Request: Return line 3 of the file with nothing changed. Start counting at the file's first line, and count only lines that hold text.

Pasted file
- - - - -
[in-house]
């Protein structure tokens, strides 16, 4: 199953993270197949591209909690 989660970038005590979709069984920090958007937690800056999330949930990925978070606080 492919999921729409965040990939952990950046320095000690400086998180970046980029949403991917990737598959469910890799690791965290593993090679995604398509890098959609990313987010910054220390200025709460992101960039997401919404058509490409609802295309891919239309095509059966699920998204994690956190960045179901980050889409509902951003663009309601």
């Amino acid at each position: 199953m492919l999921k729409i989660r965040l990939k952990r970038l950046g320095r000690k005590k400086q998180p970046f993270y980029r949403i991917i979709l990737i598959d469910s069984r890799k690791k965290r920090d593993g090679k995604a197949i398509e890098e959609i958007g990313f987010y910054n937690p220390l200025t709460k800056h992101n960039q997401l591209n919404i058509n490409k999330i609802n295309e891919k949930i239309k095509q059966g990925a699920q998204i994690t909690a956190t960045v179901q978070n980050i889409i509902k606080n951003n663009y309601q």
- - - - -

């Amino acid at each position: 199953m492919l999921k729409i989660r965040l990939k952990r970038l950046g320095r000690k005590k400086q998180p970046f993270y980029r949403i991917i979709l990737i598959d469910s069984r890799k690791k965290r920090d593993g090679k995604a197949i398509e890098e959609i958007g990313f987010y910054n937690p220390l200025t709460k800056h992101n960039q997401l591209n919404i058509n490409k999330i609802n295309e891919k949930i239309k095509q059966g990925a699920q998204i994690t909690a956190t960045v179901q978070n980050i889409i509902k606080n951003n663009y309601q």